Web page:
Apple's 'Evil'-ution Credited to One Genius
WIRED: "How Apple Wins by Breaking All the Rules" (Evil/Genius)

by Joe Leo, Columnist

NEWS/COMMENTARY: 3.25.08-- The current issue of WIRED Magazine (April 2008) apologizes to readers for getting it all wrong back in 1997. "Our bad. We had some tips for Apple. We were wrong." Back then--as everyone from Apple fanatics and just regular people know--the Cupertino, CA-based company was headed the way of the dodo bird.

Oddly enough, it seems that they may have it all wrong again, as WIRED news editor Leander Kahney thinks different, attributing Apple's rise to fame to something far out there... evil genius.

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As Apple prepares to celebrate a non-milestone 32nd birthday next Tuesday, one can't help but agree that their tagline for last year's Macworld Expo--"Welcome to 2007: The first 30 years were just the beginning."--certainly rings true.

What with 2007 ringing in none other than the device with that trademark ring. The iPhone.

But can one call Apple's rise from the ashes, at least, their techniques unorthodox, much less, call it "evil/genius," as WIRED's Kahney talks about in their cover story?

It's not so much Apple as a company, or as a product, or even their employees that Kahney is labeling as evil and genius. The comparison is being made to none other than the mastermind behind Apple, Inc.'s rise to fame / rise out of the ashes, Apple's resident genius and founder (co-founder since there's that other Steve... no, not our editor-in-chief), Steve Jobs.

It even seems like he's being compared, Jobs, to a sort of deity who wants to rule the world.

While we all can agree that Mac fans consider Steve Jobs their "god" and "worship" all things Apple, the comparison made by Kahney is one--at least in this tech columnist's opinion--that has never been so poetic. And sadly, seems to make a point!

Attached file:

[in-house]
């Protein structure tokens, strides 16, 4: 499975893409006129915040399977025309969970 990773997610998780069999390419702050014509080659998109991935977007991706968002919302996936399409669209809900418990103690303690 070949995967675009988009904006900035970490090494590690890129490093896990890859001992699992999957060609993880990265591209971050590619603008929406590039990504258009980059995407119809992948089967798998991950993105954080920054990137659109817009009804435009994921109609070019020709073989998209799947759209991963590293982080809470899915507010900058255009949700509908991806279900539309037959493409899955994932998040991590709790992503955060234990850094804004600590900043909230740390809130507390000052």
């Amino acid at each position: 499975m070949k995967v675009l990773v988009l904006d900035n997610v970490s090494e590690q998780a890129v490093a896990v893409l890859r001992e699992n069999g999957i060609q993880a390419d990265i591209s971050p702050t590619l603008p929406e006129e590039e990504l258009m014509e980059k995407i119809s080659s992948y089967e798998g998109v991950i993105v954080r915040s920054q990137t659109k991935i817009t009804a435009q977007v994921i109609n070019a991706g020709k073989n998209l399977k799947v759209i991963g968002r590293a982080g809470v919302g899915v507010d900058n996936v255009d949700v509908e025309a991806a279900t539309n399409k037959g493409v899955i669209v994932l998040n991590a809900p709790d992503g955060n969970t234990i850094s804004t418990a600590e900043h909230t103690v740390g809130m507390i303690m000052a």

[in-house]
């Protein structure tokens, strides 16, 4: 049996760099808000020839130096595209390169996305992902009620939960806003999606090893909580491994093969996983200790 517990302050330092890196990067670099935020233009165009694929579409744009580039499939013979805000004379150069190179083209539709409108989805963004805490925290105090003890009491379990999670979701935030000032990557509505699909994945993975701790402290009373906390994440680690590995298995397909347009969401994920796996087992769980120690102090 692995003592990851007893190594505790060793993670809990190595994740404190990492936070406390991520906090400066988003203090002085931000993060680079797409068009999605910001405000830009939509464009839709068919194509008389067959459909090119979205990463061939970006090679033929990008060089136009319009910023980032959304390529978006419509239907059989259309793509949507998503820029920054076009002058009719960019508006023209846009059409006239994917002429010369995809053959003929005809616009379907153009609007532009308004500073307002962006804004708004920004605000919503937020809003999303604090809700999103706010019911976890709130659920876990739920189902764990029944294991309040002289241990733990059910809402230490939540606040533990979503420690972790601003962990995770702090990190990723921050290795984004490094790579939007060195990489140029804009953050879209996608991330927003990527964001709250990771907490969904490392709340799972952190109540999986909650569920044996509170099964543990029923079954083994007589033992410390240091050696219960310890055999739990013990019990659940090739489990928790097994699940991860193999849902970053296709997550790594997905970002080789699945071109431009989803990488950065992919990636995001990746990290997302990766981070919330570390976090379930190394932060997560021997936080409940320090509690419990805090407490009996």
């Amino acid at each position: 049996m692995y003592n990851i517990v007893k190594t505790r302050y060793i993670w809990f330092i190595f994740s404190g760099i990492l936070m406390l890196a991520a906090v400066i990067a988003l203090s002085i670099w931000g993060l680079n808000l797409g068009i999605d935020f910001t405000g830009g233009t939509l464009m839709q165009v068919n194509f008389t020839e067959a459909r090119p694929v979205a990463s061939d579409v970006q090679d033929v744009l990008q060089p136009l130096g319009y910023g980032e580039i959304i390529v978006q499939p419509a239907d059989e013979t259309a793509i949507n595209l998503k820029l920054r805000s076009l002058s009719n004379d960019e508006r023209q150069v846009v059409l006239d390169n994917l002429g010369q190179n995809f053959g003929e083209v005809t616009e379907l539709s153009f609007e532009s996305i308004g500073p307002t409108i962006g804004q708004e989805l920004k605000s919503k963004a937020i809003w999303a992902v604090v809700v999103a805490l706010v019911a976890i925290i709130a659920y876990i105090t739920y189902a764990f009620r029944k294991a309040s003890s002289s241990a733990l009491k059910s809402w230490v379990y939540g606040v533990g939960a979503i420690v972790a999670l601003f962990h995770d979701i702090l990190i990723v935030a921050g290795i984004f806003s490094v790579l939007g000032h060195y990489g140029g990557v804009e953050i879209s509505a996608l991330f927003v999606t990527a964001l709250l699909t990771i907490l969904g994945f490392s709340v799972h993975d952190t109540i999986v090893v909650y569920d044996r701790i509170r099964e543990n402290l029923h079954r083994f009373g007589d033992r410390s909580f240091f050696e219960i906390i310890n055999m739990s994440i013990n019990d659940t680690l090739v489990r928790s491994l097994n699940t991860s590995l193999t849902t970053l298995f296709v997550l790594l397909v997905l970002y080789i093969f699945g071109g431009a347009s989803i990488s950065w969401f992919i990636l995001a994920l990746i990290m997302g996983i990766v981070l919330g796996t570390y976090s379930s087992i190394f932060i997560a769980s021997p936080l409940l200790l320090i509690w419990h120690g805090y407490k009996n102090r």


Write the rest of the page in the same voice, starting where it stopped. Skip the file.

Apple's rise and evolution is credited to Steve Jobs taking back the reins. If not for Jobs, Apple wouldn't be where it is today. By the same token, it is presented as a sort of, problem because of the way the ship is run, and how that ship is steering its course. (What?).

According to Kahney, "For him [Jobs], the regular rules do not apply."

He also says that what Silicon Valley advocates say is good for business and good for the world is embracing open platforms, trusting the public, and treating your workers like gods. The total opposite of how Steve Jobs runs his company.

But it is because of that fact (and fact alone?) why Apple is now ahead of, oh pick someone, let's say, Dell?, when back in 1997, the roles were reversed. And following suit, behind Cupertino, is the likes of Microsoft, and other tech companies--software-based and hardware-based alike--that are playing a game of catch up to Apple, Inc.

"...Apple is irredeemably evil, behaving more like an old-fashioned industrial titan than a different-thinking business of the future. Apple operates with a level of secrecy... It locks consumers into a proprietary ecosystem. And for treating employees like gods? Yeah, Apple doesn't do that either," says Kahney.

Who are we talking about here, Redmond, WA? Must have entered the wrong, gates, here!

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